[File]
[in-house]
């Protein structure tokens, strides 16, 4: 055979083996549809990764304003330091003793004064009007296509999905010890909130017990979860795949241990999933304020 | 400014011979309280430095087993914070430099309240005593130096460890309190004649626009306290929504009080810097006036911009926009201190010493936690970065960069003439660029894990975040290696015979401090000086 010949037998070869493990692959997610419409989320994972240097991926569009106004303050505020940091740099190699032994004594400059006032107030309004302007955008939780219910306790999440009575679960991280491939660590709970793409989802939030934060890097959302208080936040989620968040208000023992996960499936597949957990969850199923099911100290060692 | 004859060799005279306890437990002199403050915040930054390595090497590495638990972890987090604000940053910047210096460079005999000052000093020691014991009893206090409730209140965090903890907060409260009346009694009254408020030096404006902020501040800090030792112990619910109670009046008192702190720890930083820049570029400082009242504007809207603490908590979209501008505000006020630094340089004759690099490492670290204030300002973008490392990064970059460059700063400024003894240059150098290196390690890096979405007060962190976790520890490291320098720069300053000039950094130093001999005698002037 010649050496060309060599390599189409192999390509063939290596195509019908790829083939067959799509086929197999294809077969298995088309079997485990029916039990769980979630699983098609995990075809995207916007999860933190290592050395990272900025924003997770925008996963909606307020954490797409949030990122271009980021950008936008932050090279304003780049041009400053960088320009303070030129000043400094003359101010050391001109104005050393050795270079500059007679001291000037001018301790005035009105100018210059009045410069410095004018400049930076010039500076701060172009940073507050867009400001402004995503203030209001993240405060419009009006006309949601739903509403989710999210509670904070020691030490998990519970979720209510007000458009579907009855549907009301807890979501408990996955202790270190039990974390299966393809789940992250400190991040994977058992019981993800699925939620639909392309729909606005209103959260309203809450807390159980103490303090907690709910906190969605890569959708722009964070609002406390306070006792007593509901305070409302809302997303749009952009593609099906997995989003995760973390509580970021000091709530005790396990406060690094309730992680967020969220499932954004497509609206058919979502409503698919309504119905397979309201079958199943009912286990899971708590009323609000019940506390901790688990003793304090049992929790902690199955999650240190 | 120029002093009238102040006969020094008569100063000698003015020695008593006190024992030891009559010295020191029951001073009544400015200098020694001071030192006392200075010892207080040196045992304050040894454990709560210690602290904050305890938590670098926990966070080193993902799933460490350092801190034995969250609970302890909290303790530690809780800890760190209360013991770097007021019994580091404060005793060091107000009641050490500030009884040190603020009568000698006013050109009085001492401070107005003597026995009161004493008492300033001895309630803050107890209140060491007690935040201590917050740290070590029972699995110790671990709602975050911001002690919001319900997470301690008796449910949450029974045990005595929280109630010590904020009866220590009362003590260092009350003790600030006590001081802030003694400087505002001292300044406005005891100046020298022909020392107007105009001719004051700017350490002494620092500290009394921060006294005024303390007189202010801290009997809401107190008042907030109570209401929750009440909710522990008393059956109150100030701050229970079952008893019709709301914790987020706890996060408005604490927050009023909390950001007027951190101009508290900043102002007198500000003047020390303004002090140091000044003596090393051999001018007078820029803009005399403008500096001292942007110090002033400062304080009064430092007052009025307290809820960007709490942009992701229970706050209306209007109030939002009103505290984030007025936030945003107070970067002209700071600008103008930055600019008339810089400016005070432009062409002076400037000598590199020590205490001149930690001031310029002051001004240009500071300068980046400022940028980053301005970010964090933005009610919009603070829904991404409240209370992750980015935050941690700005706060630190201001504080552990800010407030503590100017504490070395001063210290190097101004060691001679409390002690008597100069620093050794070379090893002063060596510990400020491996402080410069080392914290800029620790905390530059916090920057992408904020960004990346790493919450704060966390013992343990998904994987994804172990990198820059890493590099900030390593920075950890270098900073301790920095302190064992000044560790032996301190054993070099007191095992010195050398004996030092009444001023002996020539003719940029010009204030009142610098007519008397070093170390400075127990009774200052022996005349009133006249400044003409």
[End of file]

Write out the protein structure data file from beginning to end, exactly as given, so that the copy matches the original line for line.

[in-house]
């Protein structure tokens, strides 16, 4: 055979083996549809990764304003330091003793004064009007296509999905010890909130017990979860795949241990999933304020 | 400014011979309280430095087993914070430099309240005593130096460890309190004649626009306290929504009080810097006036911009926009201190010493936690970065960069003439660029894990975040290696015979401090000086 010949037998070869493990692959997610419409989320994972240097991926569009106004303050505020940091740099190699032994004594400059006032107030309004302007955008939780219910306790999440009575679960991280491939660590709970793409989802939030934060890097959302208080936040989620968040208000023992996960499936597949957990969850199923099911100290060692 | 004859060799005279306890437990002199403050915040930054390595090497590495638990972890987090604000940053910047210096460079005999000052000093020691014991009893206090409730209140965090903890907060409260009346009694009254408020030096404006902020501040800090030792112990619910109670009046008192702190720890930083820049570029400082009242504007809207603490908590979209501008505000006020630094340089004759690099490492670290204030300002973008490392990064970059460059700063400024003894240059150098290196390690890096979405007060962190976790520890490291320098720069300053000039950094130093001999005698002037 010649050496060309060599390599189409192999390509063939290596195509019908790829083939067959799509086929197999294809077969298995088309079997485990029916039990769980979630699983098609995990075809995207916007999860933190290592050395990272900025924003997770925008996963909606307020954490797409949030990122271009980021950008936008932050090279304003780049041009400053960088320009303070030129000043400094003359101010050391001109104005050393050795270079500059007679001291000037001018301790005035009105100018210059009045410069410095004018400049930076010039500076701060172009940073507050867009400001402004995503203030209001993240405060419009009006006309949601739903509403989710999210509670904070020691030490998990519970979720209510007000458009579907009855549907009301807890979501408990996955202790270190039990974390299966393809789940992250400190991040994977058992019981993800699925939620639909392309729909606005209103959260309203809450807390159980103490303090907690709910906190969605890569959708722009964070609002406390306070006792007593509901305070409302809302997303749009952009593609099906997995989003995760973390509580970021000091709530005790396990406060690094309730992680967020969220499932954004497509609206058919979502409503698919309504119905397979309201079958199943009912286990899971708590009323609000019940506390901790688990003793304090049992929790902690199955999650240190 | 120029002093009238102040006969020094008569100063000698003015020695008593006190024992030891009559010295020191029951001073009544400015200098020694001071030192006392200075010892207080040196045992304050040894454990709560210690602290904050305890938590670098926990966070080193993902799933460490350092801190034995969250609970302890909290303790530690809780800890760190209360013991770097007021019994580091404060005793060091107000009641050490500030009884040190603020009568000698006013050109009085001492401070107005003597026995009161004493008492300033001895309630803050107890209140060491007690935040201590917050740290070590029972699995110790671990709602975050911001002690919001319900997470301690008796449910949450029974045990005595929280109630010590904020009866220590009362003590260092009350003790600030006590001081802030003694400087505002001292300044406005005891100046020298022909020392107007105009001719004051700017350490002494620092500290009394921060006294005024303390007189202010801290009997809401107190008042907030109570209401929750009440909710522990008393059956109150100030701050229970079952008893019709709301914790987020706890996060408005604490927050009023909390950001007027951190101009508290900043102002007198500000003047020390303004002090140091000044003596090393051999001018007078820029803009005399403008500096001292942007110090002033400062304080009064430092007052009025307290809820960007709490942009992701229970706050209306209007109030939002009103505290984030007025936030945003107070970067002209700071600008103008930055600019008339810089400016005070432009062409002076400037000598590199020590205490001149930690001031310029002051001004240009500071300068980046400022940028980053301005970010964090933005009610919009603070829904991404409240209370992750980015935050941690700005706060630190201001504080552990800010407030503590100017504490070395001063210290190097101004060691001679409390002690008597100069620093050794070379090893002063060596510990400020491996402080410069080392914290800029620790905390530059916090920057992408904020960004990346790493919450704060966390013992343990998904994987994804172990990198820059890493590099900030390593920075950890270098900073301790920095302190064992000044560790032996301190054993070099007191095992010195050398004996030092009444001023002996020539003719940029010009204030009142610098007519008397070093170390400075127990009774200052022996005349009133006249400044003409």